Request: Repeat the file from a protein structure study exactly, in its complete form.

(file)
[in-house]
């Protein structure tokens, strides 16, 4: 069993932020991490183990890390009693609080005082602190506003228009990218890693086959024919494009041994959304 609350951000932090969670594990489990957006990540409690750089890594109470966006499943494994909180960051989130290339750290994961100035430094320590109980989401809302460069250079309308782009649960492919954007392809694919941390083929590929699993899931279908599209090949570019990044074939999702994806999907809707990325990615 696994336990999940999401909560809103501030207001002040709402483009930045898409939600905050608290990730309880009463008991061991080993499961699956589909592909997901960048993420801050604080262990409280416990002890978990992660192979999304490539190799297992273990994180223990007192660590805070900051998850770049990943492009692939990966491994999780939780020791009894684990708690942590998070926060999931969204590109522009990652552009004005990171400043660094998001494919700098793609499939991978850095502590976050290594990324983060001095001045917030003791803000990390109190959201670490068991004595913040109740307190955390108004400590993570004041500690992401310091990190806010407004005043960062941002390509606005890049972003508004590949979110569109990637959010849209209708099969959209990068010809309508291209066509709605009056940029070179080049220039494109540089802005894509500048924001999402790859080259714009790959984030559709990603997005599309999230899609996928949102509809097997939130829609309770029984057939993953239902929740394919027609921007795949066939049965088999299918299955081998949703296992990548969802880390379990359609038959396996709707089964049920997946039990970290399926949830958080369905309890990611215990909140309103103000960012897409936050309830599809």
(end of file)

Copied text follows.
[in-house]
């Protein structure tokens, strides 16, 4: 069993932020991490183990890390009693609080005082602190506003228009990218890693086959024919494009041994959304 609350951000932090969670594990489990957006990540409690750089890594109470966006499943494994909180960051989130290339750290994961100035430094320590109980989401809302460069250079309308782009649960492919954007392809694919941390083929590929699993899931279908599209090949570019990044074939999702994806999907809707990325990615 696994336990999940999401909560809103501030207001002040709402483009930045898409939600905050608290990730309880009463008991061991080993499961699956589909592909997901960048993420801050604080262990409280416990002890978990992660192979999304490539190799297992273990994180223990007192660590805070900051998850770049990943492009692939990966491994999780939780020791009894684990708690942590998070926060999931969204590109522009990652552009004005990171400043660094998001494919700098793609499939991978850095502590976050290594990324983060001095001045917030003791803000990390109190959201670490068991004595913040109740307190955390108004400590993570004041500690992401310091990190806010407004005043960062941002390509606005890049972003508004590949979110569109990637959010849209209708099969959209990068010809309508291209066509709605009056940029070179080049220039494109540089802005894509500048924001999402790859080259714009790959984030559709990603997005599309999230899609996928949102509809097997939130829609309770029984057939993953239902929740394919027609921007795949066939049965088999299918299955081998949703296992990548969802880390379990359609038959396996709707089964049920997946039990970290399926949830958080369905309890990611215990909140309103103000960012897409936050309830599809």